Show Me What You Got (A PopEntertainment.com Movie Review)
Updated: Jun 1
SHOW ME WHAT YOU GOT (2020)
Starring Cristina Rambaldi, Neyssan Falahi, Mattia Minasi, Anne Broche, Karen Obilom, Giusy Frallonard, Pietro Genuard, Julia Bailey, Areg Barsegian, David Sheftell, Harrison Bacon, Cliff Rettalick, Andy Romanoff, Alessandro Giulliano, Helen Mahfar, Oliver Gruber, Alessandra Nitti and the voice of Anne-Laure Jardry.
Screenplay by Svetlana Cvetko and David Scott Smith.
Directed by Svetlana Cvetko.
Distributed by Level Forward. 95 minutes. Not Rated.
It is not easy to make a movie that feels completely like a foreign film which is mostly set in Los Angeles (with brief side jaunts to Joshua Tree, Italy and Paris). Yet Show Me What You Got totally feels like a foreign film – and I mean that mostly in a good way.
It may have to do with the fact that the narration by an unseen woman (we never learn exactly what her connection is to the story until the very end) is done in French with subtitles. (In fact, the film’s dialogue regularly bops back and forth between English, French, Italian and Farsi.) Also, the movie is filmed in moody black and white (except for one segment which briefly explodes with color). Maybe it just has to do with the fact that Show Me What You Got is essentially about a ménage à trois.
Whatever the reason, Show Me What You Got mixes the commonplace with the artistic, and has very relaxed – shall we say – viewpoints on sex and love.
It is the story of three artsy bohemian people, mostly scraping by in Los Angeles.
The only one that has any money… well his dad’s money… is Marcello (Mattia Minasi). (Strange coincidence? Marcello’s last name is the same as the actor playing him.) He is the son of a huge Italian TV star and is supposed to be taking meetings to set up work for his dad in Hollywood, but Marcello is a party boy and quickly gets bored of that.
Nassim (Neyssan Falahi) is a French Iranian immigrant who has moved to Los Angeles to become an actor, with very little luck. He has been supplementing his income as a personal trainer. However, even with that slight side income he is essentially homeless – crashing on different friends’ couches. His family has been pressuring him to come home to Iran. Literally, he has a plane ticket sent by his dad (his mom lives in Paris) to fly home the day that he meets Marcello, who is slightly melting down on the Malibu pier.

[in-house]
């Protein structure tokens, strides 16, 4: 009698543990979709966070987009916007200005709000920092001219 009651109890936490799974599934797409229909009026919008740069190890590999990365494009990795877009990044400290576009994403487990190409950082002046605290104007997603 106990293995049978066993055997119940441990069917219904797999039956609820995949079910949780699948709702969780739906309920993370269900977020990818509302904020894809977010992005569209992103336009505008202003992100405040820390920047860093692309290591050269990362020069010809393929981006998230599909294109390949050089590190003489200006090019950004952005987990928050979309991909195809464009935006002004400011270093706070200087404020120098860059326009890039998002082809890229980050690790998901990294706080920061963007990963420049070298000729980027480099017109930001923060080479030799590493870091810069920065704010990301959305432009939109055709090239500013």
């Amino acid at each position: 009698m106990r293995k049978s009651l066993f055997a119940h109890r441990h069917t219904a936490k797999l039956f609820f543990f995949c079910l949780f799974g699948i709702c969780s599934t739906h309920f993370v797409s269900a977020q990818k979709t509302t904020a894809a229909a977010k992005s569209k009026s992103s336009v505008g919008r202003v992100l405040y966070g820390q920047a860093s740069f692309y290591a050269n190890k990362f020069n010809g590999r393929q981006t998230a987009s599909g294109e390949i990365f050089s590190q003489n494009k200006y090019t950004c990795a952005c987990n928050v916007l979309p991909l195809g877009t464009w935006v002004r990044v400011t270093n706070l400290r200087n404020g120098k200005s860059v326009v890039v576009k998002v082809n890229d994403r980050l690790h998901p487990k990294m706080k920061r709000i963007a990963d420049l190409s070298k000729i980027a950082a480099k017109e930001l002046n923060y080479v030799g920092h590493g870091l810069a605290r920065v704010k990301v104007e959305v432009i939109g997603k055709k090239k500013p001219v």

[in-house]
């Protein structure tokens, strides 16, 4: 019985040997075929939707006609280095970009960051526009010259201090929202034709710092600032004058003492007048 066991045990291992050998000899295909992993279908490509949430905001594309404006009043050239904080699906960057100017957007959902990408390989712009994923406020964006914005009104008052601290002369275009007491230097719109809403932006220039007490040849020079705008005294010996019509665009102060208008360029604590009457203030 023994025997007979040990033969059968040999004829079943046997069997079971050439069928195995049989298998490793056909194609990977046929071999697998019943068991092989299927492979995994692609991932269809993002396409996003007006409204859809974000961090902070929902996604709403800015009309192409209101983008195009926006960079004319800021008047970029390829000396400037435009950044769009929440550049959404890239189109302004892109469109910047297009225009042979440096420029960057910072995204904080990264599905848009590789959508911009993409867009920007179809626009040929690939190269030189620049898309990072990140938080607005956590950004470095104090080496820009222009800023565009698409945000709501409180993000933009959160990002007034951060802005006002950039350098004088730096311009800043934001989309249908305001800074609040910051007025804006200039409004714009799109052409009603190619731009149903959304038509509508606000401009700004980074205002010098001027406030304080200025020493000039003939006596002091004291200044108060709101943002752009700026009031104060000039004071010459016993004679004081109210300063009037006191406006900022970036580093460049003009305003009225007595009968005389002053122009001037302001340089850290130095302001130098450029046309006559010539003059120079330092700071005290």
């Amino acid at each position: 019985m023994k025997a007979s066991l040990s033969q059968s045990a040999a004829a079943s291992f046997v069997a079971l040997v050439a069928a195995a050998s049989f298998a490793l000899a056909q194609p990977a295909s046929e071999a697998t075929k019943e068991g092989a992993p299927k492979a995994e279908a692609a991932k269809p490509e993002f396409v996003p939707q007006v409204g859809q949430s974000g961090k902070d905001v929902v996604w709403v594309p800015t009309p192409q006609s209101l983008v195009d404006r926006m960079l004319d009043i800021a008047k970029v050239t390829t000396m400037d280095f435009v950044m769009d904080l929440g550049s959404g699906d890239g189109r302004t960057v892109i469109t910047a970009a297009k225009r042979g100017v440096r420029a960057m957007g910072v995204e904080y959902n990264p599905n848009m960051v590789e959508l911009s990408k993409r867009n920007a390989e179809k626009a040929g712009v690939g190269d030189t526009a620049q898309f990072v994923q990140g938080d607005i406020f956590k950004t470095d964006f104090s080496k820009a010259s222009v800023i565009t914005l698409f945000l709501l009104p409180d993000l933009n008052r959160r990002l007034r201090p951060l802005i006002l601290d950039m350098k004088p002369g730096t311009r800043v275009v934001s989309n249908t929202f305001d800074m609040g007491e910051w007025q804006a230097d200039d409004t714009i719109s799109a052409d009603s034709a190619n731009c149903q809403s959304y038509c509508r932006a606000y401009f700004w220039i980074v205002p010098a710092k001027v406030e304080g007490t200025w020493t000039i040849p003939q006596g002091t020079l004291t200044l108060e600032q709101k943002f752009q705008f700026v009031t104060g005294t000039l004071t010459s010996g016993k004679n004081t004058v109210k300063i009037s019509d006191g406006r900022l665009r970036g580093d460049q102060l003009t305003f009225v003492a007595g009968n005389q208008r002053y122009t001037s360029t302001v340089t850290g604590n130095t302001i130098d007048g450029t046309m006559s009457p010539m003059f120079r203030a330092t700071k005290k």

They start talking and Nassim tells him about his personal training. Marcello, who is impulsive, offers to hire him right then and there. Nassim, who is less spontaneous, agrees to it, never mentioning that it would mean him missing the plane home.
While training the next day, they go into a coffee shop to get ice and are served by Cristina (Cristina Rambaldi) both guys are attracted to her and show up at her work when she gets off. She decides to take that as charming and not stalkery and invites them to come to an art show with her. It turns out she is a conceptual artist and photographer who just works as a waiter to make money. (A variation of that statement can be made about lots of people in Los Angeles.) And like Nassim, she is homeless, sleeping at an all-night spa.
All their meetings seemed a little random, and I’m not 100% sure I buy how quickly they all bonded, but these things happen, so I’ll give the film the benefit of the doubt. They start all hanging out together, becoming friends, then having it become more intimate. Marcello rents a cottage for all three to live in and the group lives in a sweet bubble of love and lust before the real world starts to intrude.
The early days lead to a charming and light triad relationship, which is often beautiful, sometimes very funny, and occasionally just a tiny bit pretentious. Still, as said before, it has the feel of a foreign film and it is eminently watchable.
However, sometimes the film goes too far in its artiness. The climax of one of the major characters’ story comes due to a random twist of fate. It is merely a sad coincidence, which is not even shown on screen. This feels like a bit of a storytelling cheat, unnecessarily provocative, particularly since the character had seemed to have reached an epiphany already before this.
Also, sometimes storylines are just dropped, like when Marcello’s parents tire of Marcello’s party boy lifestyle and the fact that he is not taking the meetings he was supposed to in California, so they decide to cut him off monetarily. The next time they speak, the parents fly Marcello – and his two friends – to Italy. The fact that he was cut off by these same parents, even the idea that they may have ever been miffed with him, is never mentioned.
However, Show Me What You Got, does indeed show what it’s got; fearlessly, unabashedly, sometimes even a bit brazenly (I’m saying that as a good thing). The three characters (and the actors that play them) connect in a way that we’re willing to overlook slight flaws in the storytelling. Even if this relationship is unconventional, you can see why it would be attractive to all three. As an audience, it can be seductive to be a part of their world, before the real world intrudes on us, as well.
Jay S. Jacobs
Copyright ©2021 PopEntertainment.com. All rights reserved. Posted: February 12, 2021.